The Planning and Zoning Commission heard an application Oct. 26 for the subdivision of 434 Hurlbutt Street, a residential address, into two lots, with a third lot to be donated to the town as open space.

The public hearing was kept open, as the project, which involves the installation of two new septic systems, has not yet been approved by the Wilton Health Department.

Kevin O’Brien, founder and broker of O’Brien Premier Properties LLC, explained to the commission that his client, James Kleiber, the applicant and owner of the property, does not wish to develop the parcels himself; rather, he intends to sell them if possible.

The proposed property cuts would create a two-acre building lot alongside the two-acre main residential address, as well as a parcel of 2.5 acres that Kleiber plans to donate to the town, so that it may be annexed to the adjacent 7.2 acres of open space south of 434 Hurlbutt Street.

Town Planner Bob Nerney questioned O’Brien as to whether he had gone before the Board of Selectmen to make the offer.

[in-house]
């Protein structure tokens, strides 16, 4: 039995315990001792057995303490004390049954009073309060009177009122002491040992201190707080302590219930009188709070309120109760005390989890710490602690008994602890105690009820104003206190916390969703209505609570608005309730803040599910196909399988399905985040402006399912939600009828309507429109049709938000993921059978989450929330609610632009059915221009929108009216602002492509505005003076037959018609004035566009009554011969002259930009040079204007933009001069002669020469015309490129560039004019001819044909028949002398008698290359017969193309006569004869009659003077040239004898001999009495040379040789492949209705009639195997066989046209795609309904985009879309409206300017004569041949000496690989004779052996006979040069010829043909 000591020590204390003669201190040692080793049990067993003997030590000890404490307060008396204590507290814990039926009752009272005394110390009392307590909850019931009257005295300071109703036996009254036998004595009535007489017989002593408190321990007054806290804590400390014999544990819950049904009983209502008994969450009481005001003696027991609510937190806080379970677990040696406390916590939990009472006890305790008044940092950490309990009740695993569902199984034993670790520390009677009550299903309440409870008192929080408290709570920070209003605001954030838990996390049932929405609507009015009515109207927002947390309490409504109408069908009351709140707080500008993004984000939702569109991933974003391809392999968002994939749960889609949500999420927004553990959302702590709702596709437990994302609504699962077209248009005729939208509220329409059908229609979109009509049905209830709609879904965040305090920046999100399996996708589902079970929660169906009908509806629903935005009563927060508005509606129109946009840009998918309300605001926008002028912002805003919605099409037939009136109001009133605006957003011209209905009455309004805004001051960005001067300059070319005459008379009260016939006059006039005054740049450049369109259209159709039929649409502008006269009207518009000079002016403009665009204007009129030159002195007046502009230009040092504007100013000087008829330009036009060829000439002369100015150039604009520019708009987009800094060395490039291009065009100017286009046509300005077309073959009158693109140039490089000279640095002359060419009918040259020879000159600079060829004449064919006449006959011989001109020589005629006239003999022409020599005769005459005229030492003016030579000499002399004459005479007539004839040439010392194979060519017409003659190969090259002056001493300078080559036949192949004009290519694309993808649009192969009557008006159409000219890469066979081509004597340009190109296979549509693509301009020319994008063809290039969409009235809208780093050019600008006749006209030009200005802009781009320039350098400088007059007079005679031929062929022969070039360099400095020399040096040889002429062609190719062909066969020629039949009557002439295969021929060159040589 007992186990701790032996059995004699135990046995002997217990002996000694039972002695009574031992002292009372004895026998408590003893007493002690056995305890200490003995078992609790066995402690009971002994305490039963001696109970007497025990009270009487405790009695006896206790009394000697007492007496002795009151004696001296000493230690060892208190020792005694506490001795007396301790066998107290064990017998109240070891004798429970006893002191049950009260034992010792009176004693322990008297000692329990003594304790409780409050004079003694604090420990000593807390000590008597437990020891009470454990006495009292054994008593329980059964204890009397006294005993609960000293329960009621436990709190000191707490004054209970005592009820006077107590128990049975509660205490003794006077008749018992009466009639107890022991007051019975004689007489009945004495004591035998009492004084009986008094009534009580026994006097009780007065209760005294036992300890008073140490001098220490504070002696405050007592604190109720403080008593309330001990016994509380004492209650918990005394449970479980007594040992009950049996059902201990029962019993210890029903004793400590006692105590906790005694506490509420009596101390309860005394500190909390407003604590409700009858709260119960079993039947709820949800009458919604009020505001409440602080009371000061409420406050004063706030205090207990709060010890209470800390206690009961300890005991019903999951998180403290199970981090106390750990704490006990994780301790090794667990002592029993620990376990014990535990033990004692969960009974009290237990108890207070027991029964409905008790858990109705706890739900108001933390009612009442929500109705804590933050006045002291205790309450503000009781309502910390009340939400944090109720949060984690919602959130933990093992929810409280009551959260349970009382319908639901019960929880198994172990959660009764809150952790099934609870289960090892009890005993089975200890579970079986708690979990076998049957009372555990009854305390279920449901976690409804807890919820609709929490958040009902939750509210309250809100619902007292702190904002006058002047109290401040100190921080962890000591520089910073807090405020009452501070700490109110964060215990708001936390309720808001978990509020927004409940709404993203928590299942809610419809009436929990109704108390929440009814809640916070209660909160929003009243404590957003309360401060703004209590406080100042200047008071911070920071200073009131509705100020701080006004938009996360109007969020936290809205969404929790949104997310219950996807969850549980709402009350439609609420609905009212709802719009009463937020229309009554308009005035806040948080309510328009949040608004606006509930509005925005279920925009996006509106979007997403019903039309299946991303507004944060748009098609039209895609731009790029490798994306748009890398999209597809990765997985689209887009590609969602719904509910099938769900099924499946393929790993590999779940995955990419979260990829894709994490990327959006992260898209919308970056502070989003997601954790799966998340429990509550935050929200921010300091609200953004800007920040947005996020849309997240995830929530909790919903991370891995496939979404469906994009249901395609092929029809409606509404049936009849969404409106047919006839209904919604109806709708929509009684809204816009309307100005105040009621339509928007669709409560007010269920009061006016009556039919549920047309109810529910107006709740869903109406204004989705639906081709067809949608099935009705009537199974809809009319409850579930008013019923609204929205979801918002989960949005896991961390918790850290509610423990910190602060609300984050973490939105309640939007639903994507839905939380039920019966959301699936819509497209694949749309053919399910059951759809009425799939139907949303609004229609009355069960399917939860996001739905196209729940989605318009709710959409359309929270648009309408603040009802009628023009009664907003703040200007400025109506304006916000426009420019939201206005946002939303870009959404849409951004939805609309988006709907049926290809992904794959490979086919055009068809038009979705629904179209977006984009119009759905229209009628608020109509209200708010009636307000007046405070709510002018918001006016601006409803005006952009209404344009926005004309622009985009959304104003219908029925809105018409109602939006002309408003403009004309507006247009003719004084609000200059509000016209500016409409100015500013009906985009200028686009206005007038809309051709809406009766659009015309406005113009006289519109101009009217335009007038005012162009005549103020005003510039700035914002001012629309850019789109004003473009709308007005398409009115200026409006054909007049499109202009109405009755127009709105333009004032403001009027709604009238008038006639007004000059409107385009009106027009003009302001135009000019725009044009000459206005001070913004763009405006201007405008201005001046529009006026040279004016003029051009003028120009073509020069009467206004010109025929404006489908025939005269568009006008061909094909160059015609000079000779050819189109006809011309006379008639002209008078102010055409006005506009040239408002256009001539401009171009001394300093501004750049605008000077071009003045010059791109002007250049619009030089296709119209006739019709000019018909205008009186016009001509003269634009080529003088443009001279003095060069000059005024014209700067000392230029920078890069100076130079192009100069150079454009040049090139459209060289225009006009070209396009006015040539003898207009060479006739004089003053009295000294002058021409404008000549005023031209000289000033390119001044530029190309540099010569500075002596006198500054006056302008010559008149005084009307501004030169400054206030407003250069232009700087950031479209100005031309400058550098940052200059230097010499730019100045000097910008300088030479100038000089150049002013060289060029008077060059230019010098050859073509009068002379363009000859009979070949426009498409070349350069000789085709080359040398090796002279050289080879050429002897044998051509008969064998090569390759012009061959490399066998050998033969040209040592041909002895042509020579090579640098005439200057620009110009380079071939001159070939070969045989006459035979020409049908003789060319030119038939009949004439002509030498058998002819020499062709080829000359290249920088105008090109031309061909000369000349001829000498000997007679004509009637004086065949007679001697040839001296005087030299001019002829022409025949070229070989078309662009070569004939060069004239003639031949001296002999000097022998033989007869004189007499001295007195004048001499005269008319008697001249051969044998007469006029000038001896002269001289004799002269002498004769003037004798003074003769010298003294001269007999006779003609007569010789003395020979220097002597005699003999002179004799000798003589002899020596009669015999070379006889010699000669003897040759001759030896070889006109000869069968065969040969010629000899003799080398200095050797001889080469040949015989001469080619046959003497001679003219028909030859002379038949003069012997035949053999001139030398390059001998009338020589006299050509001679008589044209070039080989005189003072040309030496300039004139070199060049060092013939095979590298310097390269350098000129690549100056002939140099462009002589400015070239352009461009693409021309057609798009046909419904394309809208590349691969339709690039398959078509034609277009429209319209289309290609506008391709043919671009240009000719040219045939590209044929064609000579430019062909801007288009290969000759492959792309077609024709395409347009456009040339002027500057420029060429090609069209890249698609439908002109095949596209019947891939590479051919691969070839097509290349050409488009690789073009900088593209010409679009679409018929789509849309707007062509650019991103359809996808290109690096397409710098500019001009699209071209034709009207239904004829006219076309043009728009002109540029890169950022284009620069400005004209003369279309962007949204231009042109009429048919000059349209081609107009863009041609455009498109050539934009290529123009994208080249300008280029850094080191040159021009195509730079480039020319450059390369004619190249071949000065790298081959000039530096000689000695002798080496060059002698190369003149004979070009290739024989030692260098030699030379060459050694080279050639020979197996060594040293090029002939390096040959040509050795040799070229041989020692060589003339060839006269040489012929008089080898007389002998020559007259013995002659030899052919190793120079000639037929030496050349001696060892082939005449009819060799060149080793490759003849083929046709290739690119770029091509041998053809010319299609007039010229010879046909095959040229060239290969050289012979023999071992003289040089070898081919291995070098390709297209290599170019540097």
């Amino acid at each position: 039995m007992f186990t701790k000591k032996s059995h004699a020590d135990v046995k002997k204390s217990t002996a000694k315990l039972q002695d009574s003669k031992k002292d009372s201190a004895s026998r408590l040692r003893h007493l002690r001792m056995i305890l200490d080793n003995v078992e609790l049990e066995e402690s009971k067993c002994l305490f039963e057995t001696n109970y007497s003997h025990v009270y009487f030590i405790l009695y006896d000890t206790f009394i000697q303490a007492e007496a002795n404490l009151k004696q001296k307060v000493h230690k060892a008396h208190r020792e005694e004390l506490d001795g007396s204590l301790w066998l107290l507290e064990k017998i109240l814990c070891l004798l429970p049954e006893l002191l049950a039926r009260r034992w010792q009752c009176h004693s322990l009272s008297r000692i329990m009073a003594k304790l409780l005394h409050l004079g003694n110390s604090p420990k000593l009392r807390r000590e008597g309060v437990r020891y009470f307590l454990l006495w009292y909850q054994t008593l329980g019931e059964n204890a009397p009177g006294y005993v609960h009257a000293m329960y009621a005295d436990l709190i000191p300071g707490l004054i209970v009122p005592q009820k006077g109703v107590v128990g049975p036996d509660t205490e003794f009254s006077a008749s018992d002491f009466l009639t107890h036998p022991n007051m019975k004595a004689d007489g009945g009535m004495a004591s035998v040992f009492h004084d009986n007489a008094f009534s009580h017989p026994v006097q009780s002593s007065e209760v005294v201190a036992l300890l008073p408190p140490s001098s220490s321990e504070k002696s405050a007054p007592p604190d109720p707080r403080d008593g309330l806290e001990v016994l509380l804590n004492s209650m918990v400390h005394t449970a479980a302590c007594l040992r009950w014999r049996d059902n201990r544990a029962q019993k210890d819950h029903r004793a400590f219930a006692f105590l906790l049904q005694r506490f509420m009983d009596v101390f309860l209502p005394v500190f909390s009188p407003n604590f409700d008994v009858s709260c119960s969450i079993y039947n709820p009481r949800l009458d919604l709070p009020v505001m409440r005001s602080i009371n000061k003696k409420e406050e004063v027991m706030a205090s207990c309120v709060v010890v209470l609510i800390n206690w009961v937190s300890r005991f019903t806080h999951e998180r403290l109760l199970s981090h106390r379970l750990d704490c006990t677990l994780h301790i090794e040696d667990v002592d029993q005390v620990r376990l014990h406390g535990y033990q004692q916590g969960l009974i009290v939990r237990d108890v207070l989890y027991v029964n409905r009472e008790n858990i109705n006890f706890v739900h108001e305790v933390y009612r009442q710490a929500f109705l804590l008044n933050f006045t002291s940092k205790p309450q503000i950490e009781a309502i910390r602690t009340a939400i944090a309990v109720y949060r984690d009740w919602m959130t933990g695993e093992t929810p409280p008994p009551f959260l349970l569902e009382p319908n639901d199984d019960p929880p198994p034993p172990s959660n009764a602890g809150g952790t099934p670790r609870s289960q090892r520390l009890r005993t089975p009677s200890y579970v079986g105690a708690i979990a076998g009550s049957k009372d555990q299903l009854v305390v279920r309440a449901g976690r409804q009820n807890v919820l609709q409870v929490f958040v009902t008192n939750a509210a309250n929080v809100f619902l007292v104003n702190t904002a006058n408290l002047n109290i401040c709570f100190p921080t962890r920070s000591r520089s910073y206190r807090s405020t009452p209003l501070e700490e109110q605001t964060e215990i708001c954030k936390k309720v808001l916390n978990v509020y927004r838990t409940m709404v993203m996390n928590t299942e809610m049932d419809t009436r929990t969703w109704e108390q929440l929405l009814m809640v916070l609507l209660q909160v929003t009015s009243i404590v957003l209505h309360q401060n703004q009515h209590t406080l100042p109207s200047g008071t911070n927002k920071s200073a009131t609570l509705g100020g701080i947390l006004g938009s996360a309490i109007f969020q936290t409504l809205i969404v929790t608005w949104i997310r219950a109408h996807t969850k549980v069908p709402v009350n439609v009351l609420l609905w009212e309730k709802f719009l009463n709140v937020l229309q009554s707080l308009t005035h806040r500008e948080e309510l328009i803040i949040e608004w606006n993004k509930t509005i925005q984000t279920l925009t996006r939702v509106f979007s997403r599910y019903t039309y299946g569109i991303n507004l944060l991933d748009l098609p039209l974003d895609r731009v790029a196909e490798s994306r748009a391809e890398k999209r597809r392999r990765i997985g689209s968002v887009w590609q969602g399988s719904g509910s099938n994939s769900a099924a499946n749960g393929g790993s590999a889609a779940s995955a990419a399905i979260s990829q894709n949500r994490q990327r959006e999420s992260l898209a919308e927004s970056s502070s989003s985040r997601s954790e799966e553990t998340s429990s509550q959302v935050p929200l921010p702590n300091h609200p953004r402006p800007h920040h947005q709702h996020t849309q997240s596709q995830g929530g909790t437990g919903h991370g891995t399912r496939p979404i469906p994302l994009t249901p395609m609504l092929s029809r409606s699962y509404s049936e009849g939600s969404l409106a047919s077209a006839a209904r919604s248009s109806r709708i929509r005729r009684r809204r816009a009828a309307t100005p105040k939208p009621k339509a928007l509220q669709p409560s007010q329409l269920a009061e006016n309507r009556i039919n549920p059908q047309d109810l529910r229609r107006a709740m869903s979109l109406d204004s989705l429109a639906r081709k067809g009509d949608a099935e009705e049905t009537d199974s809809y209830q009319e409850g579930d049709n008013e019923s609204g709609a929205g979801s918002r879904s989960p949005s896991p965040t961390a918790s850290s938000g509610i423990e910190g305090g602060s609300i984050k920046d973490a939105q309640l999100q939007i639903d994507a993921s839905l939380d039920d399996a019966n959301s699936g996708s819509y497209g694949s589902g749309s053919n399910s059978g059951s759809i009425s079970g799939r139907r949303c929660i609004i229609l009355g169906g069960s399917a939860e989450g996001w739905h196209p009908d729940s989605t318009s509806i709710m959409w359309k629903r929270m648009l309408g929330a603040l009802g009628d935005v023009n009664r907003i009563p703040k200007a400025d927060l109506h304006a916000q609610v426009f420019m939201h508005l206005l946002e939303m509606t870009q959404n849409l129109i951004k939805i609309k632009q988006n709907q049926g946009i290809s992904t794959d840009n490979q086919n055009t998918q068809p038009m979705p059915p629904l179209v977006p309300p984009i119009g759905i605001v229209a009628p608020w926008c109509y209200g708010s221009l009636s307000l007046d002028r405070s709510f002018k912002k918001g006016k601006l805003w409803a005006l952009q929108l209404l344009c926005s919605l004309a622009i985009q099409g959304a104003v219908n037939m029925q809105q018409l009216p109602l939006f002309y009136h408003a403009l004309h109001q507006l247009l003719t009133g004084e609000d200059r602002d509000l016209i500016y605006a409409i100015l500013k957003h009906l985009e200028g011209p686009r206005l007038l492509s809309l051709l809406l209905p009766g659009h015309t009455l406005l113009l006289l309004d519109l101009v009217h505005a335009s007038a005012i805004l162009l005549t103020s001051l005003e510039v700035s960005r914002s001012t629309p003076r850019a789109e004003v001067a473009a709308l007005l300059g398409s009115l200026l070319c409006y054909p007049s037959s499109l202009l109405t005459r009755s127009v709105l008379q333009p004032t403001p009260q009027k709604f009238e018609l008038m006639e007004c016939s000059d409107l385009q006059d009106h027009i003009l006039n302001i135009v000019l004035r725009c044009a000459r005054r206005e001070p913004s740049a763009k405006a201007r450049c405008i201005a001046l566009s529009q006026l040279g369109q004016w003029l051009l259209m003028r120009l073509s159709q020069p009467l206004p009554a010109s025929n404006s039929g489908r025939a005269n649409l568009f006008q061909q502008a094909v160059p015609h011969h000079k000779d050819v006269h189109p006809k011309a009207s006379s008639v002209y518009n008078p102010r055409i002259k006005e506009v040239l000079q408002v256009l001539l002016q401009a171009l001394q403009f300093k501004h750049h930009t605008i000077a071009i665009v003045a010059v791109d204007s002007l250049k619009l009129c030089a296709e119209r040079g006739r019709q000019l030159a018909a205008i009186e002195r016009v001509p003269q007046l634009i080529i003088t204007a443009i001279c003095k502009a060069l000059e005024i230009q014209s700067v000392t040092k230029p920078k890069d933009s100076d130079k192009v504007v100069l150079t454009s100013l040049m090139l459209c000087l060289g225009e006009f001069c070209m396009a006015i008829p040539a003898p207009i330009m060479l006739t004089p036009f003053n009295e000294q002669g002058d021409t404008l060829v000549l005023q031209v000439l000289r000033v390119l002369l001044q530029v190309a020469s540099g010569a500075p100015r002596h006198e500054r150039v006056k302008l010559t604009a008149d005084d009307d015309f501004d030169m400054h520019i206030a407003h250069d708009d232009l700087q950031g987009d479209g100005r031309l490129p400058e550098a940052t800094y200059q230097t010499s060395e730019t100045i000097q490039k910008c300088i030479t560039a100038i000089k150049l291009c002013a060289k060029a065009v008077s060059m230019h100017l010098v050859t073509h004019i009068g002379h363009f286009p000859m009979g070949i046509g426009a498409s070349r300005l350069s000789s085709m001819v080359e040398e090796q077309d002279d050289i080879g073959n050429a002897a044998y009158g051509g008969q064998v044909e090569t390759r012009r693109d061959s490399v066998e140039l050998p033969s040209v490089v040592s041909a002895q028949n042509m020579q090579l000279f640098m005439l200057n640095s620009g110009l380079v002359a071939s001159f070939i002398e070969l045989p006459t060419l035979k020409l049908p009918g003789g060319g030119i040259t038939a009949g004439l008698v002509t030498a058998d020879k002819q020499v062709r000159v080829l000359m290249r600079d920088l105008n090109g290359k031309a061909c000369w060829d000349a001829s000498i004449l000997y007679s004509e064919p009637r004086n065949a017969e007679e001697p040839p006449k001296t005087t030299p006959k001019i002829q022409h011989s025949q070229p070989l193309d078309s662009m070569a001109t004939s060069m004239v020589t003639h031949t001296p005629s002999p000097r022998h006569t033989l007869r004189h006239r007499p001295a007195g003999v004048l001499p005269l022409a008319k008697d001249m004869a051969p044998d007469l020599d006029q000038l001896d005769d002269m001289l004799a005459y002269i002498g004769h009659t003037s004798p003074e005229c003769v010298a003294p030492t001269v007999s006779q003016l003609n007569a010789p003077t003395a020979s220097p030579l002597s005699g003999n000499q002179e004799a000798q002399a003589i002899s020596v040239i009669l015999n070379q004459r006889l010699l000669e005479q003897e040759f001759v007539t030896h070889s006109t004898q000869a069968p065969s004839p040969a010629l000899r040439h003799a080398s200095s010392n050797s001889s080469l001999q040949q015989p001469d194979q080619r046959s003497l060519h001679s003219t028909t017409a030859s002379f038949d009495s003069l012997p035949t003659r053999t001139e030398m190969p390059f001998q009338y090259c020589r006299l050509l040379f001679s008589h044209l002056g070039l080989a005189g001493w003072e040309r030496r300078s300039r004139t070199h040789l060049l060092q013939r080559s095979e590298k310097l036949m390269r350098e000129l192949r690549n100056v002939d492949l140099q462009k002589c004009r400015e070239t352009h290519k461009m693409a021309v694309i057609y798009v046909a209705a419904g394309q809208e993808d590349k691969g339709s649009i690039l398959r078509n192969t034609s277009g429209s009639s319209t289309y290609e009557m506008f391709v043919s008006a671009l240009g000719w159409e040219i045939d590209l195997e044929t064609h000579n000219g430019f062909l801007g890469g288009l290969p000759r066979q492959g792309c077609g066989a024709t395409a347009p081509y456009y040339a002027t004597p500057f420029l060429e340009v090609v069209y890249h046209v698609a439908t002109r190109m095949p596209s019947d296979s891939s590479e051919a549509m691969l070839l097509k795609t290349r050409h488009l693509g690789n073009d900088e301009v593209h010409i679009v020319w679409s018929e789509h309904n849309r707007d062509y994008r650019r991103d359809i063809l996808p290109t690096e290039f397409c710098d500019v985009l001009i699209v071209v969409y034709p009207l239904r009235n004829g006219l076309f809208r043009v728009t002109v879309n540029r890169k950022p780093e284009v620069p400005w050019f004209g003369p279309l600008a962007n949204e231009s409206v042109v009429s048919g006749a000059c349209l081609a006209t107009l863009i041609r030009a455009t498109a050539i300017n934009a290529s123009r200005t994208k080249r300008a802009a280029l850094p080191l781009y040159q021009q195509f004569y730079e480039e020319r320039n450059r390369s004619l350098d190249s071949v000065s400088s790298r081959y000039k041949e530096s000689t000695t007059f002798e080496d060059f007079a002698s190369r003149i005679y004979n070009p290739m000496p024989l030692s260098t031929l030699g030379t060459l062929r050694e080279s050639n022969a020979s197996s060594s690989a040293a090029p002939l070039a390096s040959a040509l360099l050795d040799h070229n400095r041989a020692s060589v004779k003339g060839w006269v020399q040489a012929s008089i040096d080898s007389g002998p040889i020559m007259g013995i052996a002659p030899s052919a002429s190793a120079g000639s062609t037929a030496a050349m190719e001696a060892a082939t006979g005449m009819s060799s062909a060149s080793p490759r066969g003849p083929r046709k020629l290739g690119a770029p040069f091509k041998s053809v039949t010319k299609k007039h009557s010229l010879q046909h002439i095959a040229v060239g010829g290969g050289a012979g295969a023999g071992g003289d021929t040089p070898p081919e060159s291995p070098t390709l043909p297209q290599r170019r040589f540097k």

“It does require that it be acceptable to the Board of Selectmen,” Nerney said.

O’Brien replied that he had not, as of yet, but was confident his client’s donation would be accepted, saying, “I don’t think I’d have a hard time giving 2.5 acres away. I can’t imagine the town wouldn’t want it, because it’s not a field to mow, or something that they’re going to have to spend money on.”

There was some discussion during the hearing regarding use conformity for the main lot where  a house and two cottages stand.

O’Brien acknowledged that the use of 434 Hurlbutt, at present, does not conform to Wilton’s zoning regulations, because each aforementioned building is occupied by tenants. The regulations stipulate that only two residences be allowed on a single property.

Since all three buildings fall within the boundary lines proposed to define the main lot, one cottage would be “decommissioned” as a residence, according to O’Brien. To do that, “We’re going to remove any connection to septic,” he said, arguing that such a severance would satisfy the zoning laws.

“It’s the use that’s not conforming, not the property itself,” O’Brien argued.
The next public hearing for Kleiber’s application is scheduled for Nov. 9.